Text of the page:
Are ONEE Smart Bracelets Saviours Or A Sign Of Something More Sinister?

From Fitbits which can track every step we take to using Apple Watches to quickly scan your boarding pass when you’re abroad with the girls – we’ve definitely become accustomed to using wearable technology in our daily lives.

These gadgets are generally seen as a positive addition to our hectic schedules. However, when I heard about ONEE, a stylish smart bracelet designed to keep women safe, I wasn’t so sure whether it was a step in the right direction.

Founded by Harvard Business School MBA students Michele Choi and Alison Lyness in June this year, the name ONEE is pronounced Oh-Nee and is said to come from the Korean word for an older sister or mentor figure.


After speaking to over 150 women, Michele and Alison revealed 80% of their research group had experienced unwanted encounters when socialising nearly every time they went out. The women said that they wished that there was a way they could have let a friend know they were unhappy and stop the situation, and so Michele and Alison decided to make a product with this in mind.

The Bluetooth-enabled bracelets come in white or black leather with a simple gold plating and allow women to communicate with a friend who is also wearing the technology through the ONEE iOS App. Discreetly tapping your ONEE checks in with your friend and lets them know everything is okay, whereas tapping the bracelet twice lets your friend know that you’re in an uncomfortable situation and need her to intervene.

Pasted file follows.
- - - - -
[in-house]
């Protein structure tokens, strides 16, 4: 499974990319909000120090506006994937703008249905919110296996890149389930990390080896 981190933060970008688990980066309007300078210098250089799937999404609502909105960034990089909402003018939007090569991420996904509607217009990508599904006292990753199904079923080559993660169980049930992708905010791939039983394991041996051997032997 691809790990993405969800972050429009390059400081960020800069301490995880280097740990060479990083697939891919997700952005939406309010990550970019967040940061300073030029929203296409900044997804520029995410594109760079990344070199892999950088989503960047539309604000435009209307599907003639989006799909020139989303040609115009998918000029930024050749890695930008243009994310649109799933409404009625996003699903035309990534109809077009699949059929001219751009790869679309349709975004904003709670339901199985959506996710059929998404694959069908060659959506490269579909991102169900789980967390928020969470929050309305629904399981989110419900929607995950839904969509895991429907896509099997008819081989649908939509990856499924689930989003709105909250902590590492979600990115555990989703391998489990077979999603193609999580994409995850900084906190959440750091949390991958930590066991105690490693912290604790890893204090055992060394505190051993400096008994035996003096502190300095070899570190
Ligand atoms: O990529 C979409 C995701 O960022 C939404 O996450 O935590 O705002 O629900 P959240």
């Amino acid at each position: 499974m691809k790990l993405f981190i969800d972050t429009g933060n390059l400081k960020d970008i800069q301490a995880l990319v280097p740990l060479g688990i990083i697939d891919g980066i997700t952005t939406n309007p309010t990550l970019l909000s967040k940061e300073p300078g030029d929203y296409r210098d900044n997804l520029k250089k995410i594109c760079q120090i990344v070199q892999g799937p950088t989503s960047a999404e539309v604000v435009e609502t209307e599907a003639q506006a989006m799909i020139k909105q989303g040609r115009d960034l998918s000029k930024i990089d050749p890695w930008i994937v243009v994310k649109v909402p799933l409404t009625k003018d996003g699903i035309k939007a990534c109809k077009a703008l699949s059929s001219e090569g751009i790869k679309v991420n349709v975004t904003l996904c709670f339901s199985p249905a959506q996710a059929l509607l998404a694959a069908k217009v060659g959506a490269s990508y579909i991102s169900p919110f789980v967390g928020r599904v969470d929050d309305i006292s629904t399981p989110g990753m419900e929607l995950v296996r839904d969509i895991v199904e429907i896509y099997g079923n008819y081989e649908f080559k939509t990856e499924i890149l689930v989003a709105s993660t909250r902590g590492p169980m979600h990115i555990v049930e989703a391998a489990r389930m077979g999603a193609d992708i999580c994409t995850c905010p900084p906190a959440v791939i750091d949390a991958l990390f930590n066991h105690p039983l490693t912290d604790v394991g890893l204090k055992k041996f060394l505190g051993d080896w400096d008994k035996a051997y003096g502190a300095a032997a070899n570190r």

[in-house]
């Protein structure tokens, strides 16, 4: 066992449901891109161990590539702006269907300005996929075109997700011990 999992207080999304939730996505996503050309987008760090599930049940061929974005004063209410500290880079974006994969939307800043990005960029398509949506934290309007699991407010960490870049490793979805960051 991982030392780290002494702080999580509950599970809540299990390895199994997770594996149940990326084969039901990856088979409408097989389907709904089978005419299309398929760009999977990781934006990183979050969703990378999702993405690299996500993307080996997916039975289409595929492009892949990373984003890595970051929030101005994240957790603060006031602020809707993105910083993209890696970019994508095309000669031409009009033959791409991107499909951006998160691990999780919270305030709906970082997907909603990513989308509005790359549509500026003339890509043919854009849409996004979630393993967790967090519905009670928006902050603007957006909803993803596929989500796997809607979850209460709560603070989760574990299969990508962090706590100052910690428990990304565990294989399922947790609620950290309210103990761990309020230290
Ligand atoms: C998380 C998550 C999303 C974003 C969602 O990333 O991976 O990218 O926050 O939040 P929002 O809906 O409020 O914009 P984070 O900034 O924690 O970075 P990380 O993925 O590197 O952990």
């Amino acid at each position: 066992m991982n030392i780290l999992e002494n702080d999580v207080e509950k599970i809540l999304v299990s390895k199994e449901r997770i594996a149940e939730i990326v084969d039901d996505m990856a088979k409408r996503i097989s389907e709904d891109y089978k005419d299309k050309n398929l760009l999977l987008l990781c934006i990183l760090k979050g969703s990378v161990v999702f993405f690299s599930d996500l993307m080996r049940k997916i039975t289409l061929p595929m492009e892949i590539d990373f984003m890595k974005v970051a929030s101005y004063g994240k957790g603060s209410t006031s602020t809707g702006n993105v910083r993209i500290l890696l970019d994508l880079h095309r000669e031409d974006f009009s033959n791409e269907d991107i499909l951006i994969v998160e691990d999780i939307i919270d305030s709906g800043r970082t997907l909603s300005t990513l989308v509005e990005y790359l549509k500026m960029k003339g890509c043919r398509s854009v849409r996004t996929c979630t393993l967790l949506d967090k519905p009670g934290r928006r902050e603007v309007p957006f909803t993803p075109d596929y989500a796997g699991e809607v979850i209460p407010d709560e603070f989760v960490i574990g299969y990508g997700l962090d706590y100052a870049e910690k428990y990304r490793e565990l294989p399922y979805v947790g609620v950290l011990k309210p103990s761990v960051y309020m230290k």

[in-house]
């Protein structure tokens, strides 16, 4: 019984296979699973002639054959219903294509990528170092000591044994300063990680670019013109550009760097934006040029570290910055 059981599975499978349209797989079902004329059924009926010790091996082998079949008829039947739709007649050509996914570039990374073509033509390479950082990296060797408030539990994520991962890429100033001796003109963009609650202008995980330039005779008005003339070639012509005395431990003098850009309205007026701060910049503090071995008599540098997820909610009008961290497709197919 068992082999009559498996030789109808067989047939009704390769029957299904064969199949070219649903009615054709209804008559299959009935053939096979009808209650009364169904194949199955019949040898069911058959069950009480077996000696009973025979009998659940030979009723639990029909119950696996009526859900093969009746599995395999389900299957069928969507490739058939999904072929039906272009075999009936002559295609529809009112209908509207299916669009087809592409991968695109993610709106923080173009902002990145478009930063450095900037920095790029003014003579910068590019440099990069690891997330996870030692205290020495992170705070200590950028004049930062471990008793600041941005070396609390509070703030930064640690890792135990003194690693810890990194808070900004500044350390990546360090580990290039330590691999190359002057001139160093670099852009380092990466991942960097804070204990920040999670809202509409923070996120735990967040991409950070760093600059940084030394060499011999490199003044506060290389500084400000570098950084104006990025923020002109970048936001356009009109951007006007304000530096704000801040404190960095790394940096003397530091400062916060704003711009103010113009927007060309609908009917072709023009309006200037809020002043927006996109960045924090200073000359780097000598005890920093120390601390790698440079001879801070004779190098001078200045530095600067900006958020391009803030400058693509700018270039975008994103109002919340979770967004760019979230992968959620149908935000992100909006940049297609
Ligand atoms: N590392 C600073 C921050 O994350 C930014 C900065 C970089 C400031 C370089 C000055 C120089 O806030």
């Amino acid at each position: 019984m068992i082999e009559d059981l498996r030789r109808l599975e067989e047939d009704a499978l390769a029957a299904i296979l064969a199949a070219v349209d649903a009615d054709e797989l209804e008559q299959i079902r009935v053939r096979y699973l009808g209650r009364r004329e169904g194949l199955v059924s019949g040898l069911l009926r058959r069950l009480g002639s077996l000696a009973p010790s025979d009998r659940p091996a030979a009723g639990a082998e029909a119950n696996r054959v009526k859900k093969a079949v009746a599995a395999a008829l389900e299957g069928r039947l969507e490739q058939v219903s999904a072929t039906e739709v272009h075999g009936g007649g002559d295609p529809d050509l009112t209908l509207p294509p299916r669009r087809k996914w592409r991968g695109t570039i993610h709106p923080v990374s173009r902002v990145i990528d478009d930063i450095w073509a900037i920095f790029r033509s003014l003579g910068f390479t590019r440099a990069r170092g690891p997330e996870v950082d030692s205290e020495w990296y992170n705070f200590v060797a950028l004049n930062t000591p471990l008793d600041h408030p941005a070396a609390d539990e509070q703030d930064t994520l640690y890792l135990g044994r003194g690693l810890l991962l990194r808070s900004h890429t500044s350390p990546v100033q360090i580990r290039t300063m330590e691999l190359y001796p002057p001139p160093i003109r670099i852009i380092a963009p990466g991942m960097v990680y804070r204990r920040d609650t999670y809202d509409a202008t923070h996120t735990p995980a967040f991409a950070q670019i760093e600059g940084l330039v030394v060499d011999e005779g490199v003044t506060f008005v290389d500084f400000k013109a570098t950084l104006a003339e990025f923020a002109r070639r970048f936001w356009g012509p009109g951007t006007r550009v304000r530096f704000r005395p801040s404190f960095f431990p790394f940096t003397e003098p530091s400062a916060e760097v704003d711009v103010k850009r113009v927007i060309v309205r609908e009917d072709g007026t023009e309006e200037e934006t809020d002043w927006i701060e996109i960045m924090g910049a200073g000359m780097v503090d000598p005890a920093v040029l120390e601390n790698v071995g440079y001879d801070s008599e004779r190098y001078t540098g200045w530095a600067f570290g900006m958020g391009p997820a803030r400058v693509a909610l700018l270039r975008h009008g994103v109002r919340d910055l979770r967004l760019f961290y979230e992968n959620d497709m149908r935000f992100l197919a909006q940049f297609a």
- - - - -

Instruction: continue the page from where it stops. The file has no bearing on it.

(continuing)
Due for release in Spring 2017, at $95 a pop the smart bracelets don’t come cheap. Whilst the bracelets are currently only able to be pre-ordered in the United States, I have no doubt that if they take off that the wearable technology will be available on the UK market.

With Stamford student Brock Turner recently being found guilty of raping a 23-year-old woman at a frat party and British charity Rape Crisis reporting that 1 in 5 women aged 16-59 in the UK have experienced some form of sexual violence since the age of 16, sexual assault against women is an issue that needs be addressed. But is this the right way to do it?

Although I’m all for women looking out for each other, I find the fact that technology like this could soon be commonplace extremely concerning. What kind of society do we live in where women are creating wearable technology to prevent us from the unwanted advances of men?

I’m sure we’ve all had experiences of being intimidated by men – from being leered at on the night bus home to unwanted touching in nightclubs – but I think that this technology just accepts that men are going to behave a certain way, and that we as women should deal with it.

The only way to reduce sexual assault against women is to educate men that this behaviour is unacceptable. Even in today’s technology fuelled world, there definitely isn’t an app for that.

Do you think that ONEE smart bracelets are saviours or a sign of something more sinister? Let us know.

Words: Louise Heath
Tweet Louise @LouiseAHeath

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